Emmy Voting at Work? Eyebrows Raised by Some Networks' Internal Get-Out-the-Vote Efforts

Emmy Statue_2 - Getty - H 2019

In the era of Peak TV, a major Emmy nomination or win can make the difference between a show thriving or disappearing, so it should come as no surprise to anyone that TV networks pull out all the stops on behalf of their slates. What is a bit different this year is the extent to which they have also been working to mobilize their own employees who are members of the TV Academy.

During the Emmy nomination voting period and final voting period, employees on the Fox lot came upon a large sign on the ground floor of an office building that houses employees of FX, among other divisions of the Disney-owned company. Festooned with balloons, it read, "Emmy for Your Consideration Voting," and led into a room outfitted with computers and lunch.

Some feel that this sort of thing implicitly promotes "bloc voting," as in, uniformly supporting the slate of the company that employs you — something for which several TV Academy members lost their right to vote back in June.

But sources at 20th Century Fox Television insist that they were simply trying to make it as easy as possible for their employees who have Emmy votes to participate in the process, and say that they understood this to be the desire of the TV Academy when that organization mailed "I Voted #Emmys" stickers to the networks. These sources insist there was no literature or pamphlets in the room; nobody was taking attendance; and nobody was standing over anyone's shoulder as they voted. "I guarantee you that nobody has been told what to vote for," said one insider. "It's just about convenience and reminding people to use their vote." He added, "I think the amount of people who actually go in there is miniscule, compared to people who vote in their office or whatever."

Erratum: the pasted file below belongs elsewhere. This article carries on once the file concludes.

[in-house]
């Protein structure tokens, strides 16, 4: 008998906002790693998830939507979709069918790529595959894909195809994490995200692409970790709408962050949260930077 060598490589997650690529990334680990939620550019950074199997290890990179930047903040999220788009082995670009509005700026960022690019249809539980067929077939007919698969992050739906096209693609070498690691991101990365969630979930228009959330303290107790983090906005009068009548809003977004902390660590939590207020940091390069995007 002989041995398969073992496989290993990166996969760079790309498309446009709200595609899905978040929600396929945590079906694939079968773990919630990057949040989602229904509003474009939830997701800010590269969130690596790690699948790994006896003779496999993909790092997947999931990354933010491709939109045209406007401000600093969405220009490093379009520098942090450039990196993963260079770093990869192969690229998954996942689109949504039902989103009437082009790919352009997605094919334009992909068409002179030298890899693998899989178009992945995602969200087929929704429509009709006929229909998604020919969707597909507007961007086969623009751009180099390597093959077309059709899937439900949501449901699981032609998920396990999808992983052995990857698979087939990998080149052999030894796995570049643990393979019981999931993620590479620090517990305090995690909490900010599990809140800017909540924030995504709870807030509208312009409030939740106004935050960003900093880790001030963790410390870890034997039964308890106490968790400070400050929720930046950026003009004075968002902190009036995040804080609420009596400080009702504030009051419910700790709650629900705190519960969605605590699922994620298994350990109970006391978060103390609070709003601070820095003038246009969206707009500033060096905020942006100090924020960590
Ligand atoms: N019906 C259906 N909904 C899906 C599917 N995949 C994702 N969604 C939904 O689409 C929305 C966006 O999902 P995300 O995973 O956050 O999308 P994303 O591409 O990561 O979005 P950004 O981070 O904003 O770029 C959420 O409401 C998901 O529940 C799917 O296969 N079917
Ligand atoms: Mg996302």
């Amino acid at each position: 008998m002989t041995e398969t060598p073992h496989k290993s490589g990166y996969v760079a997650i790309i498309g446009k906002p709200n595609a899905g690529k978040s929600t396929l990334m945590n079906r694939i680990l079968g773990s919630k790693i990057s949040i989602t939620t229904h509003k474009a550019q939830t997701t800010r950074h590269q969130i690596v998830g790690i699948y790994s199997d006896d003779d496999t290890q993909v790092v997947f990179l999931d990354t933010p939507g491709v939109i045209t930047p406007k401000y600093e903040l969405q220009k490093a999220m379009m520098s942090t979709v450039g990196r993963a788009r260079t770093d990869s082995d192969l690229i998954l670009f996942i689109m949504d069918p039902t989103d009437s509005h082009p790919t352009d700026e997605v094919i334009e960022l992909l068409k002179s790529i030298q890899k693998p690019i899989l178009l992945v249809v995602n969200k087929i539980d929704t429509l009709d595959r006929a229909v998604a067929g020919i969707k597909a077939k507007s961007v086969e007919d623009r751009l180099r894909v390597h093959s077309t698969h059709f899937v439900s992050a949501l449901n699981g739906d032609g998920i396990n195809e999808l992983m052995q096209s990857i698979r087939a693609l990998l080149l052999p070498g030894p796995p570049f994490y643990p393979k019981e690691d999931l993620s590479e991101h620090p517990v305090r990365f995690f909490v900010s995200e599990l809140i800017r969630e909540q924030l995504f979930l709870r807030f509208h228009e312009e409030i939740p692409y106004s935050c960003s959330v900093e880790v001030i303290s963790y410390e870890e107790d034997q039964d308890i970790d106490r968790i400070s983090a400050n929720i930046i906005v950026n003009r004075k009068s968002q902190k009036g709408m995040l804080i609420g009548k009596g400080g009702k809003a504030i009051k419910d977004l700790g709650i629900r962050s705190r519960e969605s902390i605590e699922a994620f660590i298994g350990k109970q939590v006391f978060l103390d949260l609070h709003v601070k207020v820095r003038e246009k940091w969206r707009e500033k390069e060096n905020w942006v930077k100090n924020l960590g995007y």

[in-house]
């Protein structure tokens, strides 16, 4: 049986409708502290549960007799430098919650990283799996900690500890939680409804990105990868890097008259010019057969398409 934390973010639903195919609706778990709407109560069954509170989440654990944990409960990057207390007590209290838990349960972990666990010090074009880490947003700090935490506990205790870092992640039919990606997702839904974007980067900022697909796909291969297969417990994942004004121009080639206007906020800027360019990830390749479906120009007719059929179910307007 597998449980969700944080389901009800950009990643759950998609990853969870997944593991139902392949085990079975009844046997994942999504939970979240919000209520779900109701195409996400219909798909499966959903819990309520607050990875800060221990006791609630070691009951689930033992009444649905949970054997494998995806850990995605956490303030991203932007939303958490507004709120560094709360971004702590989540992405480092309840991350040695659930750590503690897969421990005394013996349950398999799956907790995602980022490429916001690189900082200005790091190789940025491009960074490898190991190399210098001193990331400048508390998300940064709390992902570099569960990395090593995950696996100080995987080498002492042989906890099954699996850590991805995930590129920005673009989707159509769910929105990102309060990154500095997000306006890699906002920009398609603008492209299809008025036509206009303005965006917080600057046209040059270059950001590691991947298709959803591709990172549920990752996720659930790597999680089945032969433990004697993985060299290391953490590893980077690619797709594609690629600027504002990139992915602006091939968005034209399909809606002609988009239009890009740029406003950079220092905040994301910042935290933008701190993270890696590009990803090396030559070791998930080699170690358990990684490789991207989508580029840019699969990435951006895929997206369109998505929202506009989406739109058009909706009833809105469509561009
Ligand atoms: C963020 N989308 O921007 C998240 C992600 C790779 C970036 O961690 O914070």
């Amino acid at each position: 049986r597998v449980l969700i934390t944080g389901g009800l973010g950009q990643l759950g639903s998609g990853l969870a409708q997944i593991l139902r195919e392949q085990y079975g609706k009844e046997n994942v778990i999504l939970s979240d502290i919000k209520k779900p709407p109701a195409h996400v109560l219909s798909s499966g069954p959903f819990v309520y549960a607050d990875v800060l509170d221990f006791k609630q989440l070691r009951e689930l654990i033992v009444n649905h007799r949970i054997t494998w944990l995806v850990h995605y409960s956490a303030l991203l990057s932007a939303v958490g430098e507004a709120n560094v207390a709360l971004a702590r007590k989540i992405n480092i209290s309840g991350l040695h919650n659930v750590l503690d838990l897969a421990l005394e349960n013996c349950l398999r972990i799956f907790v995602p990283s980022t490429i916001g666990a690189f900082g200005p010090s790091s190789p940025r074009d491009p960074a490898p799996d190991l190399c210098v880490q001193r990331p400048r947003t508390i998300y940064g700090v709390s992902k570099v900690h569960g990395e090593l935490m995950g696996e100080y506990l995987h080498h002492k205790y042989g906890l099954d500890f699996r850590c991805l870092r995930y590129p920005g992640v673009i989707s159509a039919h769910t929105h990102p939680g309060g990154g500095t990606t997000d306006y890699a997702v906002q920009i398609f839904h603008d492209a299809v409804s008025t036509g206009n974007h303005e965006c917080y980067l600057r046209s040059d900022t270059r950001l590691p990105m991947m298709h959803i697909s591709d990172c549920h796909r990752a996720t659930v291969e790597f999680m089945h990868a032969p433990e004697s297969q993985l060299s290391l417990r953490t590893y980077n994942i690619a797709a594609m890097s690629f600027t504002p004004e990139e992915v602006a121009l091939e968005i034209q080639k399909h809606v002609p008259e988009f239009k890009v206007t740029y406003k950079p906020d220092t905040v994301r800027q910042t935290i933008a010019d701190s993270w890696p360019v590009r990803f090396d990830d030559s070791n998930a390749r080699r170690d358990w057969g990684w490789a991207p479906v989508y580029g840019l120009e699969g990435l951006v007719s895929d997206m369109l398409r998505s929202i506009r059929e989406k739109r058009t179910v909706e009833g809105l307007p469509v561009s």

Numerous other networks also cited the stickers when asked about their get-out-the-vote activities, with one saying it seemed the TV Academy wanted to "event-ize" voting this year. To that end, NBC invited its employees to the courtyard outside of its commissary on the day that final voting began, whereupon employees were offered the opportunity to make and then wear campaign pins touting the network's various nominees — a bit of innocent fun, in the eyes of the Peacock Network. 

Not all of TV's heavy hitters upped the ante this year, as far as lobbying their own employees. "The extent of Netflix's efforts is a digital elevator insert calling out that Emmy voting is now open," says a rep for the streamer. "All we did was send out internal reminders about the start of voting," asserts an Amazon rep. And HBO, as in past years, reminded employees of the voting deadline on its intranet — where it helpfully provided links to the TV Academy's voter site and to the section of HBO's site that lists the cabler's nominations.

The general feeling, across the networks, is that this sort of thing should not — and cannot — be policed too heavily. To some extent, they argue, bloc voting has always existed and will always exist, for the reason cited by Joan Crawford back in the days when film talent was "under contract" to film studios and bloc voting for Oscars was rampant: "You'd have to be a ninny to vote against the studio that has your contract and produces your pictures.”

The TV Academy, for its part, says, "We support all efforts to turn out the vote and we trust our members and the integrity of their vote."